Old Dominion University
Special Topics in Accelerator Physics
Xiaobiao Huang, SLAC National Accelerator Lab; Yue Hao and Yichao Jing, Brookhaven National Lab; King Y. Ng, (Ret.) and S.Y. Lee, Indiana University
Purpose and Audience
Accelerator physics is a rich branch of physics covering a wide range of exciting topics. A selection of these topics will be covered in this course. A good knowledge of basic accelerator physics at the level of the USPAS "Accelerator Physics" course is assumed. Although advanced in nature, each topic is introduced and developed based on first principles.
Classical mechanics, electrodynamics, and physical or engineering mathematics, all at entrance graduate level; and the USPAS graduate-level course "Accelerator Physics" or equivalent.
It is the responsibility of the student to ensure that they meet the course prerequisites or have equivalent experience.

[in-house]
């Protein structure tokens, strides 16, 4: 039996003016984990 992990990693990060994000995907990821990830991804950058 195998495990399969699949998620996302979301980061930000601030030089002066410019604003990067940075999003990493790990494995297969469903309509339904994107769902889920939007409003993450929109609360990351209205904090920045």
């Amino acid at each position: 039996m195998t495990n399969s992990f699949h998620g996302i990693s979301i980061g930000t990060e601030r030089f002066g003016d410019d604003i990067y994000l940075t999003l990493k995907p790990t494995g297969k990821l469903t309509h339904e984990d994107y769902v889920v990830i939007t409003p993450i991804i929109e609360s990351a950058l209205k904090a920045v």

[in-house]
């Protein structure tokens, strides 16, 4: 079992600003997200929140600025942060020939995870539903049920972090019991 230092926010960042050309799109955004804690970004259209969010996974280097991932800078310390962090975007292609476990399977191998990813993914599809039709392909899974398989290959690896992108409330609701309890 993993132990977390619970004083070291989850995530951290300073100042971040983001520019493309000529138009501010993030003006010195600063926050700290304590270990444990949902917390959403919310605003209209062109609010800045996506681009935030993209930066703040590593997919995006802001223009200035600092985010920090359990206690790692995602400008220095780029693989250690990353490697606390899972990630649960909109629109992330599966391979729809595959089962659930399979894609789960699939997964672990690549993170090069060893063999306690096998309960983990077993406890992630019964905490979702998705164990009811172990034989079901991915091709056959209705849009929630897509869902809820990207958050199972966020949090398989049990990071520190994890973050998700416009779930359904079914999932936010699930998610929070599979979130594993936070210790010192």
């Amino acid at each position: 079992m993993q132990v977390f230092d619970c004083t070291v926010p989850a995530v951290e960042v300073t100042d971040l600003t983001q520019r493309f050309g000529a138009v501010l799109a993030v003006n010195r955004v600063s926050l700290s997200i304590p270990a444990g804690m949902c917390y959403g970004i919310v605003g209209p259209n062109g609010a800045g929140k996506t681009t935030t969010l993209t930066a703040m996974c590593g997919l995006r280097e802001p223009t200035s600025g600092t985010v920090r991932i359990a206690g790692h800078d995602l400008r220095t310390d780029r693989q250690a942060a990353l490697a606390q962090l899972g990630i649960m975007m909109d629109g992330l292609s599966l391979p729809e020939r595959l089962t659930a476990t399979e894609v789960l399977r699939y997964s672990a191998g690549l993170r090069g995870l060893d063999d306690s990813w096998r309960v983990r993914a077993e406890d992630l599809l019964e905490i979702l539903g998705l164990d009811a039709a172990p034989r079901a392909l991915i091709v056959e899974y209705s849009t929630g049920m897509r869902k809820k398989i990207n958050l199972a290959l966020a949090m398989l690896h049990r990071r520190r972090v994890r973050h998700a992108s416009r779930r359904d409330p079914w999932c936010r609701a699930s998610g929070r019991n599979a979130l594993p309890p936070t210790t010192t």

Although they are not expected to become experts, on completion of this course, the students are expected to develop a grasp on approximately half a dozen advanced accelerator physics topics.
This course includes a series of lectures and exercise sessions. Homework problems will be suggested daily and answers provided in the exercise sessions. There will be an open-book, “take-home” final exam at the conclusion of the course.
Topics include Nonlinear beam dynamics, symplectic maps, Lie algebra, Truncated power series algebra, space charge dynamics; Collective beam instabilities, Panofsky-Wenzel theorem of wake fields, Vlasov and Fokker-Planck equations; Beam-Laser interaction, and advanced beam data analysis methods; etc.
(to be provided by the USPAS) "Physics of Intensity Dependent Beam Instabilities" by K.Y. Ng, World Scientific Pub. Co. (2005).
Students will be evaluated based on their performance on the final exam.
IU/USPAS course: Physics 571